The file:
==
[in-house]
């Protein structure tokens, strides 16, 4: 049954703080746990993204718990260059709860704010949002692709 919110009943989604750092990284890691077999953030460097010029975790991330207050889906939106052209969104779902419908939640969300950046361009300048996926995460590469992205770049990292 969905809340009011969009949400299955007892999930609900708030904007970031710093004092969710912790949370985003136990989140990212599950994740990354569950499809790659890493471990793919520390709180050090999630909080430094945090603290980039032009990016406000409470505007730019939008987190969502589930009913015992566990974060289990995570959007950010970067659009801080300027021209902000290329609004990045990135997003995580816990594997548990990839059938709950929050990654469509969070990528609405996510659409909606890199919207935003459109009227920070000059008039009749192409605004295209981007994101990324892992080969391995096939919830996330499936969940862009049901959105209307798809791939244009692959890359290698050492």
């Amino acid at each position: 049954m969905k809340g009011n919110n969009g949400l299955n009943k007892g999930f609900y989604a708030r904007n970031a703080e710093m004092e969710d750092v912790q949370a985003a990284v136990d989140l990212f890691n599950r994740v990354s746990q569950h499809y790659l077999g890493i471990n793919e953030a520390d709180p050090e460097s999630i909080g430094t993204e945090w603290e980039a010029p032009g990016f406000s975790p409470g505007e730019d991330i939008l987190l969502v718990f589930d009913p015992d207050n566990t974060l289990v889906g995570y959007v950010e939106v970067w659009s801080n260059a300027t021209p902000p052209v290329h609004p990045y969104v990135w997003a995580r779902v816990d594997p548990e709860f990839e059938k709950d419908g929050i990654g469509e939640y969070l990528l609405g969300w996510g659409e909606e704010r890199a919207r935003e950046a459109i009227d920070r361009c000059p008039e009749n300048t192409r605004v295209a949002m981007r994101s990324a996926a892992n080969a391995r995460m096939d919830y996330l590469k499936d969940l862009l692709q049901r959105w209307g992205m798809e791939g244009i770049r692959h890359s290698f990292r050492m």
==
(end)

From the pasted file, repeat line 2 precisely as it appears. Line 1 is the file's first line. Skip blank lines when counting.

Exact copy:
């Protein structure tokens, strides 16, 4: 049954703080746990993204718990260059709860704010949002692709 919110009943989604750092990284890691077999953030460097010029975790991330207050889906939106052209969104779902419908939640969300950046361009300048996926995460590469992205770049990292 969905809340009011969009949400299955007892999930609900708030904007970031710093004092969710912790949370985003136990989140990212599950994740990354569950499809790659890493471990793919520390709180050090999630909080430094945090603290980039032009990016406000409470505007730019939008987190969502589930009913015992566990974060289990995570959007950010970067659009801080300027021209902000290329609004990045990135997003995580816990594997548990990839059938709950929050990654469509969070990528609405996510659409909606890199919207935003459109009227920070000059008039009749192409605004295209981007994101990324892992080969391995096939919830996330499936969940862009049901959105209307798809791939244009692959890359290698050492």